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Daily bibliographic review of the Neurosurgery Department. La Fe University Hospital. Valencia, Spain

Navigated 3D–ultrasound versus conventional neuronavigation during awake resections of eloquent low-grade gliomas

Acta Neurochir (2018) 160:331–342

The data showing usefulness of navigated 3D– ultrasound (3DUS) during awake resections of eloquent gliomas are sparse. Results of surgeries performed using 3DUS were never compared to procedures guided by standard neuronavigation. The aim of this work is to assess the effectiveness of 3DUS during awake resections of eloquent low-grade gliomas (LGGs) by comparing surgical results of two series of patients operated on using conventional neuronavigation and using 3DUS. To our knowledge, a similar study is lacking in the literature.

Methods During a 4-year period (September 2006 to August 2010) 21 awake resections of LGGs guided by neuronavigation (series 1, S1) were consecutively performed in Department of Neurosurgery in Bratislava. During another 4-year period (August 2010 to July 2014) 28 awake resections of LGGs guided by 3DUS (series 2, S2) were consecutively conducted. In both patients series, the eloquent cortical and subcortical structures were intraoperatively detected by direct electrical stimulation. Extent of tumor resection (EOR) and functional outcome in both series were compared.

Results EOR was significantly greater (p = 0.022) in S2 (median = 93.25%; mean = 86.79%), as compared to S1 (median 87.1%; mean = 75.85%). One permanent minor deficit in S1 and 2 minor deficits in S2 occurred, the difference was not significant (p = 0.999).

Conclusions Our work represents the first study comparing results of surgeries guided by 3DUS versus conventional navigation. The extent of awake resections of eloquent LGG guided by 3DUS was greater comparing to awake resections guided by standard neuronavigation; use of 3DUS had no impact on the number of new permanent deficits.

Investigation of the usefulness of fluorescein sodium fluorescence in stereotactic brain biopsy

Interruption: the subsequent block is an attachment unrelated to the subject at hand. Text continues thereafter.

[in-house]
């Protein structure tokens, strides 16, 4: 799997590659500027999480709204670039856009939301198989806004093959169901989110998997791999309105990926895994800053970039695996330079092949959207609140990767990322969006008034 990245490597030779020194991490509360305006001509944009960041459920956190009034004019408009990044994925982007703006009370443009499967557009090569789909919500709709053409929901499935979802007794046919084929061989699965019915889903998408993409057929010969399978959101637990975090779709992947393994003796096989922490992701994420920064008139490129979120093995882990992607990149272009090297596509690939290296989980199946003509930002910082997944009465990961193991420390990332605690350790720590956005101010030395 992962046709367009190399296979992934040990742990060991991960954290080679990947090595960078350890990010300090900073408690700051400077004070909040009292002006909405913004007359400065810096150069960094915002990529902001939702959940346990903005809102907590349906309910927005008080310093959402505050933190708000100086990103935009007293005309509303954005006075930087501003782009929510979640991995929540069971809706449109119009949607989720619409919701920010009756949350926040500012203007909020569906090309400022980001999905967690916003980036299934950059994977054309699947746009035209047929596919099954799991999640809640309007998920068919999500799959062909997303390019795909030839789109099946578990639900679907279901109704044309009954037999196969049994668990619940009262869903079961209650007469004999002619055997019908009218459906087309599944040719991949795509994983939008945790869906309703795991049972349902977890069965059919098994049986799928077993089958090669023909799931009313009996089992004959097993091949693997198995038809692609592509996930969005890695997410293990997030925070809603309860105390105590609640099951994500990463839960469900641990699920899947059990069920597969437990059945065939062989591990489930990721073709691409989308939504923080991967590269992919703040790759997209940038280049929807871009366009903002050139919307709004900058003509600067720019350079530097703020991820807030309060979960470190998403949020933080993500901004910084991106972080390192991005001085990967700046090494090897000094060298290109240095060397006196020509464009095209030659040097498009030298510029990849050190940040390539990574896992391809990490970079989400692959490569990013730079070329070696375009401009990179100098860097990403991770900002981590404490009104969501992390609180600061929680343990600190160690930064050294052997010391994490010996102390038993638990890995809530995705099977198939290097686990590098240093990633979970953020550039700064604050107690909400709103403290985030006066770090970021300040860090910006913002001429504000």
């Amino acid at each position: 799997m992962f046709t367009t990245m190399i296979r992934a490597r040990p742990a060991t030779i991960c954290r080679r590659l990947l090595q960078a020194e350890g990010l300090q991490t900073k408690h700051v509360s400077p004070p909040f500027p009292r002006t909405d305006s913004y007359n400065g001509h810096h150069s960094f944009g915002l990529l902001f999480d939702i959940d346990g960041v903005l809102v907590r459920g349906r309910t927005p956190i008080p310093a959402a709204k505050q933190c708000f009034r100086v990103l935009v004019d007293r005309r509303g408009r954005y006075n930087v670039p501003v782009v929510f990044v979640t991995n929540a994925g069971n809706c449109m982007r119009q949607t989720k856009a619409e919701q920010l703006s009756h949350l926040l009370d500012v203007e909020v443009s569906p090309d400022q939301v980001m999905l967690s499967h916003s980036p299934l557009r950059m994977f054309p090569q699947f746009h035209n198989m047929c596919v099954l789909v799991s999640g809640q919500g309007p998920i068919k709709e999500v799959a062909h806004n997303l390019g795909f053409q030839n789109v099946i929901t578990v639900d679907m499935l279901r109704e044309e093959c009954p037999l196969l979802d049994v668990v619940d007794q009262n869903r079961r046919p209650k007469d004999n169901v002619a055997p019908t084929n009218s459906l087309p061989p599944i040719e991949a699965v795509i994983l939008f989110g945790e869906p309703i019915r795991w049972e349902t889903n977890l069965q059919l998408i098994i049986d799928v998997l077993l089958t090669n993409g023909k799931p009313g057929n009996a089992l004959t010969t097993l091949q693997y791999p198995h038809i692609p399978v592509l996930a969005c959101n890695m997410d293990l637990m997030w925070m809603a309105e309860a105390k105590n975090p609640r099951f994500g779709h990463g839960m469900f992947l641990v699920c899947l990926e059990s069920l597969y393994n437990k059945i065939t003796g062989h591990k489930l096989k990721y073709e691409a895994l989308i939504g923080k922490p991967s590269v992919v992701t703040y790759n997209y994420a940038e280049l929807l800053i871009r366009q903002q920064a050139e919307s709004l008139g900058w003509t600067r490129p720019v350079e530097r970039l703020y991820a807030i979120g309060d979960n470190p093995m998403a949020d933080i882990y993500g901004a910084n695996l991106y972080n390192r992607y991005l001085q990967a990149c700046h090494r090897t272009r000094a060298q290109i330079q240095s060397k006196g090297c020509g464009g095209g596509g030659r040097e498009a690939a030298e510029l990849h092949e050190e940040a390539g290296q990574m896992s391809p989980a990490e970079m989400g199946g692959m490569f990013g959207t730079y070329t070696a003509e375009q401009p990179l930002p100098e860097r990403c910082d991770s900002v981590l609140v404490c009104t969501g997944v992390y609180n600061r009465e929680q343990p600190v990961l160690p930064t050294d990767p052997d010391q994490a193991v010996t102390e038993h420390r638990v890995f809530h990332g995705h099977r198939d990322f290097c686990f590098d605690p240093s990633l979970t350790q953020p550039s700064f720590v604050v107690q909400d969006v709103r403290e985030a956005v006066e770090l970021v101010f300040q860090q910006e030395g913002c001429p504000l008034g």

Acta Neurochirurgica (2018) 160:317–324

Intraoperative frozen section assessment, to confirm acquisition of pathological tissues, is used in stereotactic brain biopsy to minimise sampling errors. Limitations include the dependence on dedicated neuro-oncology pathologists and an increase in operative duration. We investigated the use of intraoperative fluorescein sodium, and compared it to frozen section assessment, for confirming pathological tissue samples in the stereotactic biopsy of gadolinium-contrast-enhancing brain lesions.

Methods This prospective observational study consisted of 18 consecutive patients (12 men; median age, 63 years) who underwent stereotactic biopsy of gadolinium-contrast-enhancing brain lesions with intravenous fluorescein sodium administration. Twenty-three specimens were obtained and examined for the presence of fluorescence using a microscope with fluorescence visualisation capability. Positive and negative predictive values were calculated based on the fluorescence status of the biopsy samples with its corresponding intraoperative frozen section and definitive histopathological diagnosis.

Results Nineteen specimens (83%) were fluorescent and four (17%) were non-fluorescent. All 19 fluorescent specimens were confirmed to be lesional on intraoperative frozen section assessment and were suitable for histopathological diagnosis. Three of the non-fluorescent specimens were confirmed to be lesional on intraoperative frozen section assessment. One non-fluorescent specimen was non-diagnostic on frozen section and histological assessments. The positive predictive value was 100% and the negative predictive value was 25%.

Conclusions Fluorescein sodium fluorescence is as accurate as frozen section assessment in confirming sampling of pathological tissue in the stereotactic biopsy of gadolinium-contrast-enhancing brain lesions. Fluorescein sodium fluorescence-guided stereotactic biopsy is a useful addition to the neurosurgical armamentarium.

Dual-labeling with 5–aminolevulinic acid and fluorescein for fluorescence-guided resection of high-grade gliomas

J Neurosurg 128:399–405, 2018

Fluorescence guidance with 5–aminolevulinic acid (5-ALA) helps improve resections of malignant gliomas. However, one limitation is the low intensity of blue light for background illumination. Fluorescein has recently been reintroduced into neurosurgery, and novel microscope systems are available for visualizing this fluorochrome, which highlights all perfused tissues but has limited selectivity for tumor detection. Here, the authors investigate a combination of both fluorochromes: 5-ALA for distinguishing tumor and fluorescein for providing tissue fluorescence of adjacent brain tissue.

METHODS The authors evaluated 6 patients who harbored cerebral lesions suggestive of high-grade glioma. Patients received 5-ALA (20 mg/kg) orally 4 hours before induction of anesthesia. Low-dose fluorescein (3 mg/kg intravenous) was injected immediately after anesthesia induction. Pentero microscopes (equipped either with Yellow 560 or Blue 400 filters) were used to visualize fluorescence. To simultaneously visualize both fluorochromes, the Yellow 560 module was combined with external blue light illumination (D-light C System).